Breaking the Cycle of Codependency
If you have a pattern of making your relationships more important to you than you are to yourself, you may be codependent. When you are codependent, you tend to always put yourself last, constantly seek approval from others, and try to manipulate situations to your benefit.
Because the cycle of codependency often repeats itself, you can find it challenging to break the cycle without professional codependency treatment. However, even without codependency treatment, there are some things you can do to end your codependent behaviors and learn to put yourself and your needs first.
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Ways to Overcome Codependency
While treatment for codependency is often needed, especially if you are struggling with a drug or alcohol addiction, you can start working on breaking the cycle in the following ways:
- Get in tune with your needs: Though there are times when selflessness is warranted, completely ignoring your needs in order to please someone else does not qualify as selflessness. Your needs and your health, both physical and mental, should always be the priority. Get in tune with what your needs are so that you can work on putting them first. This may mean sitting down and making a list, or meditating on what you want out of your life. Once you are aware of and more focused on your own needs, it will be harder for you to ignore them and always put the needs of others first.
- Let go of bad relationships: No matter how much you care for a person, not every relationship is a good one. If you are codependent, you may often find yourself in unhealthy relationships – whether romantic or otherwise – where you are putting the needs of that person first. Let go of those relationships that cause you stress, hurt, or are emotionally neglectful and focus on your relationships with people that are mutually satisfying and that give you a sense of peace. This may be hard to recognize for people who are codependent, but taking stock of your relationships and only putting effort into the good ones can help you to break the cycle.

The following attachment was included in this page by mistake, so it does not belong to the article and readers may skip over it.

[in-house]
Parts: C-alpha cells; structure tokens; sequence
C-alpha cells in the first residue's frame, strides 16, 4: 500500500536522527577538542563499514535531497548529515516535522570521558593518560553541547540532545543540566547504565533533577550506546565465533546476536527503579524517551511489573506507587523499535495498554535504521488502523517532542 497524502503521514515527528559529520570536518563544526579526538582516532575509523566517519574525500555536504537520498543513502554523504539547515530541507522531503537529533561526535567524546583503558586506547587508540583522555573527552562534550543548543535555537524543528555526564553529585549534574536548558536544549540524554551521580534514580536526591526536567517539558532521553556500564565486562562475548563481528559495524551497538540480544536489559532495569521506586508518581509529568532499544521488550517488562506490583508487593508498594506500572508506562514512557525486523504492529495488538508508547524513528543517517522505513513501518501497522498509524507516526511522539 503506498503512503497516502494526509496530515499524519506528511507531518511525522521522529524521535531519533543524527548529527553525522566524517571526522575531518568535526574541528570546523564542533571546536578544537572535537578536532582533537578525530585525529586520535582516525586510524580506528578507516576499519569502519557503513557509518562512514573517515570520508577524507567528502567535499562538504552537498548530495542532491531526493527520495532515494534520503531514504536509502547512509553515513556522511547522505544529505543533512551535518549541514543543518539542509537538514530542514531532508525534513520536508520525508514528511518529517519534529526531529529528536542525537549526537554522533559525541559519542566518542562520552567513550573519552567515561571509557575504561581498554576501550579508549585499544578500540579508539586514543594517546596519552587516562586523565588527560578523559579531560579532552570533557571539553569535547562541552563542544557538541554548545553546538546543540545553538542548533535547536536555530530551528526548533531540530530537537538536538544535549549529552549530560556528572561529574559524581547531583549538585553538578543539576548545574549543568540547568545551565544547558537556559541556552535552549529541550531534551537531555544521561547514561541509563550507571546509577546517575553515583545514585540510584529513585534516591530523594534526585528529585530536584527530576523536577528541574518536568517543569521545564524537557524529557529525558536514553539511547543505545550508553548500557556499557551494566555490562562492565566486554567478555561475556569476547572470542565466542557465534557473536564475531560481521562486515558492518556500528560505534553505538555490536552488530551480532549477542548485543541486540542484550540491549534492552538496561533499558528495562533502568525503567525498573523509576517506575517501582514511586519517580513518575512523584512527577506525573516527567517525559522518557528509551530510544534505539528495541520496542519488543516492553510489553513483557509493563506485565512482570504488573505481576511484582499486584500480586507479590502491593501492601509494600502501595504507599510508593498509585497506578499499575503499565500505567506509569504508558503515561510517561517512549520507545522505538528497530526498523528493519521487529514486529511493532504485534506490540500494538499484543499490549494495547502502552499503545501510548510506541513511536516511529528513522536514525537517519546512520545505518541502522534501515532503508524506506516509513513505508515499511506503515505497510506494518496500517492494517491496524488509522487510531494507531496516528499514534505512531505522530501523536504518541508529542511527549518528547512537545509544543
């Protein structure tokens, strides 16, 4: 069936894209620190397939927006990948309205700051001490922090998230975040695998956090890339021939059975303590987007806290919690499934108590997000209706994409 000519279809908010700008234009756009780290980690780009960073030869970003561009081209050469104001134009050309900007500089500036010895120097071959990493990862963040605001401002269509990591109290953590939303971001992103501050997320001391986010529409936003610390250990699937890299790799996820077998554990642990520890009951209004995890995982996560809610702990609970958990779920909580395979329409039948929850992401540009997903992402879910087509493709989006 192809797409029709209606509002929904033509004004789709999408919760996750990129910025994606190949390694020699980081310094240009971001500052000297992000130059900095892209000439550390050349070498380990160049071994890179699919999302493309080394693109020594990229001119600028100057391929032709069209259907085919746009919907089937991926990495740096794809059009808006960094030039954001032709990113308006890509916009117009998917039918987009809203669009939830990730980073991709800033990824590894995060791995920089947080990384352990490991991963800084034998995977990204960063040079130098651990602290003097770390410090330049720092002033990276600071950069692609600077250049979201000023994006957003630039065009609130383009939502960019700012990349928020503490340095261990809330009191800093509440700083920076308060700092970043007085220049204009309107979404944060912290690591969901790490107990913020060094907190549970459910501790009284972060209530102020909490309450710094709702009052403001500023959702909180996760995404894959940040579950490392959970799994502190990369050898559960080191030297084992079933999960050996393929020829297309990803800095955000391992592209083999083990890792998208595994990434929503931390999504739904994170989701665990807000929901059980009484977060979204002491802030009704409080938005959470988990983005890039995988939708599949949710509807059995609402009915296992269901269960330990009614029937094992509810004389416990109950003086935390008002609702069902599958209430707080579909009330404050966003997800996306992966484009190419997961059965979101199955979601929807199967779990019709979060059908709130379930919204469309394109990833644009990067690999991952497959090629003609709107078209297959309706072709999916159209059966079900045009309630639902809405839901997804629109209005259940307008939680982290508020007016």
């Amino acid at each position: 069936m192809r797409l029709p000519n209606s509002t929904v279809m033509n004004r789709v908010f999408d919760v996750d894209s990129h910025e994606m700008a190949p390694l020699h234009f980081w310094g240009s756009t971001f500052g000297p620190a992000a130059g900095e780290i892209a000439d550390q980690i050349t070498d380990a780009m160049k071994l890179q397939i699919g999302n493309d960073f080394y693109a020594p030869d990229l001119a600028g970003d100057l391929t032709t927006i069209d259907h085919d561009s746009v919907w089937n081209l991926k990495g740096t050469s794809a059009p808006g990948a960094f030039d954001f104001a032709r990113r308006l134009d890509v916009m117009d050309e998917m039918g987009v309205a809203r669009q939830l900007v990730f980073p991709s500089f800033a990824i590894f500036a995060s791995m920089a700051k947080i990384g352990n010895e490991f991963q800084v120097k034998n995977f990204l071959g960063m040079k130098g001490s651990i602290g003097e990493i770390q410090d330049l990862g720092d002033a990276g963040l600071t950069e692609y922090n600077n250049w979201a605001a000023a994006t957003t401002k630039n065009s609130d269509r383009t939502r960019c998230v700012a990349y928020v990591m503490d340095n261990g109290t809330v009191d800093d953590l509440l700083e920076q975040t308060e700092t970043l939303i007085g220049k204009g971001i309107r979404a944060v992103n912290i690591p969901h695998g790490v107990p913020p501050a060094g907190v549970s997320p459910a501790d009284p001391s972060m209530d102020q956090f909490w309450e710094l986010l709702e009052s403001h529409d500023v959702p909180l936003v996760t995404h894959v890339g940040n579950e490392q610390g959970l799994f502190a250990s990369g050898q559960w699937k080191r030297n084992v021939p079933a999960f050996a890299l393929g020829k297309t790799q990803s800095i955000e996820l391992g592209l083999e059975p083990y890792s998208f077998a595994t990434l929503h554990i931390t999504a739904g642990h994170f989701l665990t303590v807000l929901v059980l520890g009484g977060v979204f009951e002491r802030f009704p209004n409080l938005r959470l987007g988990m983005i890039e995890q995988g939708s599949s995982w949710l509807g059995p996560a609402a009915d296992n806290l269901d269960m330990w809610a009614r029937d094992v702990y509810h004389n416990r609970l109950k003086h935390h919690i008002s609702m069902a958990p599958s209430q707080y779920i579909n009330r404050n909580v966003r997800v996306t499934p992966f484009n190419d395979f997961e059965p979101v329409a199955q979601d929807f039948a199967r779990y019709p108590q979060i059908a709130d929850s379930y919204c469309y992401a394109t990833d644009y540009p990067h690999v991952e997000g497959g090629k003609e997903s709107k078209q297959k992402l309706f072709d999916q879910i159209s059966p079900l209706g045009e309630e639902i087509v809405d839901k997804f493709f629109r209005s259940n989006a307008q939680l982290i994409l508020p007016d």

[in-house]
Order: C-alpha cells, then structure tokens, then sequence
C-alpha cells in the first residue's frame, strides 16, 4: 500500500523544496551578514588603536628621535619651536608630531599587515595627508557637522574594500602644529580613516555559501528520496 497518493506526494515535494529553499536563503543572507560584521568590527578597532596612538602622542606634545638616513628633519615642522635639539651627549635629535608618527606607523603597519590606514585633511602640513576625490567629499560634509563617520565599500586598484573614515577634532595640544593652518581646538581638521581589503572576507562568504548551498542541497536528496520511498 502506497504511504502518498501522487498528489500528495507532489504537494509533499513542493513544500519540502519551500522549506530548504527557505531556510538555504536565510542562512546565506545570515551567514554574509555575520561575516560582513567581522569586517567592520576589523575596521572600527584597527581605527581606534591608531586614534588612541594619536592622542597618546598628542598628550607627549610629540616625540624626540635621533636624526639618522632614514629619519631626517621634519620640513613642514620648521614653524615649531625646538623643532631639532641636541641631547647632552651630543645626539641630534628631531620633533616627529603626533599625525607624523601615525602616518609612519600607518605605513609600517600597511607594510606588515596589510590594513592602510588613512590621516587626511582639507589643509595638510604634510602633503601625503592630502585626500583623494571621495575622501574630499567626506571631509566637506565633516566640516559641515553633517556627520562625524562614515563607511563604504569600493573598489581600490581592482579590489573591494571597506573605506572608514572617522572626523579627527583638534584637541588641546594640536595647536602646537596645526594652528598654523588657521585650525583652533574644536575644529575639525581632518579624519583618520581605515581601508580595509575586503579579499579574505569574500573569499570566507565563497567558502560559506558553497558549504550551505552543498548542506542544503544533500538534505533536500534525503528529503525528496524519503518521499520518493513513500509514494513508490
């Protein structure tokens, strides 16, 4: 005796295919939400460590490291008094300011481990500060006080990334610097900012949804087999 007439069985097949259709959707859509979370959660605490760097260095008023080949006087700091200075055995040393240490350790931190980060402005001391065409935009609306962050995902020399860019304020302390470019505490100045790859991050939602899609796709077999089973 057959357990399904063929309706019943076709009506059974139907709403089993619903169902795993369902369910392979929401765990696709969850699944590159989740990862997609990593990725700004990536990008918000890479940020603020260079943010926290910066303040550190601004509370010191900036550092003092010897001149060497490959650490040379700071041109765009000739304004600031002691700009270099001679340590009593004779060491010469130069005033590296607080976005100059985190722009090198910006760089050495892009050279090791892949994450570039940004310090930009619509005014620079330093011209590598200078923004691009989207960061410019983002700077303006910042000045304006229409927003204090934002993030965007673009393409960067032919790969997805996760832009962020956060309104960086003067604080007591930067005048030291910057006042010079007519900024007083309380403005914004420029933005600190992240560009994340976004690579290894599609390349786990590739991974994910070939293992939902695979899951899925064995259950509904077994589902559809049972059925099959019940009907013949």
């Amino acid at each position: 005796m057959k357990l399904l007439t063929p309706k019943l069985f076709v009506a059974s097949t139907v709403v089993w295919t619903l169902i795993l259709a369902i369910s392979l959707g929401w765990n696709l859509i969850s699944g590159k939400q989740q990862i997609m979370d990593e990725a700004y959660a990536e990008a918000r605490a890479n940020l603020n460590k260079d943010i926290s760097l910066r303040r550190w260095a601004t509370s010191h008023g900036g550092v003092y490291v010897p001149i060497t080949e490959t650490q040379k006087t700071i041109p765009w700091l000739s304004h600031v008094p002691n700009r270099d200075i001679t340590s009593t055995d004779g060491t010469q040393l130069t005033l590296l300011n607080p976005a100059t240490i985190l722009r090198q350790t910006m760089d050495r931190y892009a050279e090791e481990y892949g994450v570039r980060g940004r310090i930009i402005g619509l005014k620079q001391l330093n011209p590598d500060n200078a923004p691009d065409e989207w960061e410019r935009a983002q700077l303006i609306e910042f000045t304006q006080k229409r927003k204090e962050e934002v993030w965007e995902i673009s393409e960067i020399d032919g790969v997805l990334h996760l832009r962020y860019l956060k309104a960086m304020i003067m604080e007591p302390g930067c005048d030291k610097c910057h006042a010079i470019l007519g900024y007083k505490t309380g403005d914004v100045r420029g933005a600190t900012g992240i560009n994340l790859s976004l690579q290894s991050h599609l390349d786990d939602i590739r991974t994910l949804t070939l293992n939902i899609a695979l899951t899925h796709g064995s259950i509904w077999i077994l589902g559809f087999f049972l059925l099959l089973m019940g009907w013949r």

- Develop a healthy social life: One reason you may not want to get out of your codependent relationships could be that you fear you will be alone. Instead of relying so much on relationships to make you feel fulfilled, get involved in activities that you enjoy and be social. Volunteer with a local charity or sign up for a short-term college course. Developing an active social life is also a way of putting your needs first because you will look for activities and social settings that you, alone, enjoy.
- Do not suffer: If you are experiencing abuse, whether physical, emotional, or verbal, you should end your codependent relationship. Yes, it can sometimes be challenging to make a relationship work, but if it causes you more suffering than joy, it’s not worth it. If you don’t feel strong enough to end a destructive relationship on your own, seek the help of someone you trust or a treatment professional.
Treatment for Codependency
Even if you begin to break the cycle of codependency on your own, you will likely need to enter professional codependency treatment to get to the root of your issues, build your self-esteem, and learn healthier relationship skills.
When you enter codependency treatment, you will participate in individual and group therapy that will help you learn to put your needs first and stay away from destructive relationship patterns. With professional codependency treatment and some determination, you can successfully break the cycle and begin to have more fulfilling relationships — both with yourself and with others.
Since 2004, Lori has worked with the behavioral health treatment community to bring awareness about mental health disorders and evidence-based treatments. Lori strives to help people better understand mental illness and provide support to those needing help and their families. As a mental health advocate, Lori works to be a voice for those suffering from substance abuse, dual diagnosis, borderline personality disorder, depression, anxiety, trauma, or any other disorder.